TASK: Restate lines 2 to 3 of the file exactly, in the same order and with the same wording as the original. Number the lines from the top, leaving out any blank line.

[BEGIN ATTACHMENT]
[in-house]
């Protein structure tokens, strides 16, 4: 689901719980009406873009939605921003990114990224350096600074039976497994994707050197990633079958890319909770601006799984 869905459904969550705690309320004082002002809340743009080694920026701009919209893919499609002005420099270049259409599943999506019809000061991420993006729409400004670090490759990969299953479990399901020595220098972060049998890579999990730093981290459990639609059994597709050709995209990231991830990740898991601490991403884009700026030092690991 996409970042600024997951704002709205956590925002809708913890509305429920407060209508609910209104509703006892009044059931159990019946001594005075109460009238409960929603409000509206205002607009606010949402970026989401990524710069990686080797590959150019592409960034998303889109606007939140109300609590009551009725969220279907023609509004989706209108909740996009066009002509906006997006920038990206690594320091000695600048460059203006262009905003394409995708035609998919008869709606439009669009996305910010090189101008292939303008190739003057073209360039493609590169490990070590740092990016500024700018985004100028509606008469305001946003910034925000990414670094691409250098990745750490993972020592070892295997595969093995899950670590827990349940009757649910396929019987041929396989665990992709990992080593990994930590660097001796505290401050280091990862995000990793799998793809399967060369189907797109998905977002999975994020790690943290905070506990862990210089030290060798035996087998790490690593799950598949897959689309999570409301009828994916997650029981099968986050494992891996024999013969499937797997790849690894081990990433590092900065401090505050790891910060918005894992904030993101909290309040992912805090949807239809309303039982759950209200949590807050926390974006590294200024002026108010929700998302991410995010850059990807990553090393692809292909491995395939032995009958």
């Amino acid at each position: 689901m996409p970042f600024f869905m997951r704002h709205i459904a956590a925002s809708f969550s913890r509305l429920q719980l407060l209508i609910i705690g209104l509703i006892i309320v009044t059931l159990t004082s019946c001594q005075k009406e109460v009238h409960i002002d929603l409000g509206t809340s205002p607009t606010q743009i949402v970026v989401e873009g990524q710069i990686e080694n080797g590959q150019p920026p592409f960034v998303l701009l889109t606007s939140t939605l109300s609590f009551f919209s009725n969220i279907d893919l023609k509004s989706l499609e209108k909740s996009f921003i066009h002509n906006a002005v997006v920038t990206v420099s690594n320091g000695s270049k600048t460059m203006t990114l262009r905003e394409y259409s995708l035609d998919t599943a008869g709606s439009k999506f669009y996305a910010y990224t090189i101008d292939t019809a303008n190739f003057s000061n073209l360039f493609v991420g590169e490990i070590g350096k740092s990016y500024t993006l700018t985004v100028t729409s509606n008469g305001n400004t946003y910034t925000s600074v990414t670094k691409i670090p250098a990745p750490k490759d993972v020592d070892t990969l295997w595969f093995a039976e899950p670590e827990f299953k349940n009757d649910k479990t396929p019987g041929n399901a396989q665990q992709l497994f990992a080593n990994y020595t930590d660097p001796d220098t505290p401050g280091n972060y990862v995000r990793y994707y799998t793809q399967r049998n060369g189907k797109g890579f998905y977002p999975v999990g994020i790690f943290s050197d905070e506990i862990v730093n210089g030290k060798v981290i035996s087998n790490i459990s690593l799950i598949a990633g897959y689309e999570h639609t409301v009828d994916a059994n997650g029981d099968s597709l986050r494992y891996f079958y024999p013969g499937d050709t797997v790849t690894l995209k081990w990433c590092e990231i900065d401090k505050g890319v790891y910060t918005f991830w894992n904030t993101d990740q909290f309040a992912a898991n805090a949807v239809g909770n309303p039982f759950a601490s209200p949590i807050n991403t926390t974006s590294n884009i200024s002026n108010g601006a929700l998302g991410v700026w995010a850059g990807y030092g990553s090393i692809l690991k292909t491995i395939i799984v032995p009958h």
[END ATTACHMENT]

């Protein structure tokens, strides 16, 4: 689901719980009406873009939605921003990114990224350096600074039976497994994707050197990633079958890319909770601006799984 869905459904969550705690309320004082002002809340743009080694920026701009919209893919499609002005420099270049259409599943999506019809000061991420993006729409400004670090490759990969299953479990399901020595220098972060049998890579999990730093981290459990639609059994597709050709995209990231991830990740898991601490991403884009700026030092690991 996409970042600024997951704002709205956590925002809708913890509305429920407060209508609910209104509703006892009044059931159990019946001594005075109460009238409960929603409000509206205002607009606010949402970026989401990524710069990686080797590959150019592409960034998303889109606007939140109300609590009551009725969220279907023609509004989706209108909740996009066009002509906006997006920038990206690594320091000695600048460059203006262009905003394409995708035609998919008869709606439009669009996305910010090189101008292939303008190739003057073209360039493609590169490990070590740092990016500024700018985004100028509606008469305001946003910034925000990414670094691409250098990745750490993972020592070892295997595969093995899950670590827990349940009757649910396929019987041929396989665990992709990992080593990994930590660097001796505290401050280091990862995000990793799998793809399967060369189907797109998905977002999975994020790690943290905070506990862990210089030290060798035996087998790490690593799950598949897959689309999570409301009828994916997650029981099968986050494992891996024999013969499937797997790849690894081990990433590092900065401090505050790891910060918005894992904030993101909290309040992912805090949807239809309303039982759950209200949590807050926390974006590294200024002026108010929700998302991410995010850059990807990553090393692809292909491995395939032995009958």
């Amino acid at each position: 689901m996409p970042f600024f869905m997951r704002h709205i459904a956590a925002s809708f969550s913890r509305l429920q719980l407060l209508i609910i705690g209104l509703i006892i309320v009044t059931l159990t004082s019946c001594q005075k009406e109460v009238h409960i002002d929603l409000g509206t809340s205002p607009t606010q743009i949402v970026v989401e873009g990524q710069i990686e080694n080797g590959q150019p920026p592409f960034v998303l701009l889109t606007s939140t939605l109300s609590f009551f919209s009725n969220i279907d893919l023609k509004s989706l499609e209108k909740s996009f921003i066009h002509n906006a002005v997006v920038t990206v420099s690594n320091g000695s270049k600048t460059m203006t990114l262009r905003e394409y259409s995708l035609d998919t599943a008869g709606s439009k999506f669009y996305a910010y990224t090189i101008d292939t019809a303008n190739f003057s000061n073209l360039f493609v991420g590169e490990i070590g350096k740092s990016y500024t993006l700018t985004v100028t729409s509606n008469g305001n400004t946003y910034t925000s600074v990414t670094k691409i670090p250098a990745p750490k490759d993972v020592d070892t990969l295997w595969f093995a039976e899950p670590e827990f299953k349940n009757d649910k479990t396929p019987g041929n399901a396989q665990q992709l497994f990992a080593n990994y020595t930590d660097p001796d220098t505290p401050g280091n972060y990862v995000r990793y994707y799998t793809q399967r049998n060369g189907k797109g890579f998905y977002p999975v999990g994020i790690f943290s050197d905070e506990i862990v730093n210089g030290k060798v981290i035996s087998n790490i459990s690593l799950i598949a990633g897959y689309e999570h639609t409301v009828d994916a059994n997650g029981d099968s597709l986050r494992y891996f079958y024999p013969g499937d050709t797997v790849t690894l995209k081990w990433c590092e990231i900065d401090k505050g890319v790891y910060t918005f991830w894992n904030t993101d990740q909290f309040a992912a898991n805090a949807v239809g909770n309303p039982f759950a601490s209200p949590i807050n991403t926390t974006s590294n884009i200024s002026n108010g601006a929700l998302g991410v700026w995010a850059g990807y030092g990553s090393i692809l690991k292909t491995i395939i799984v032995p009958h």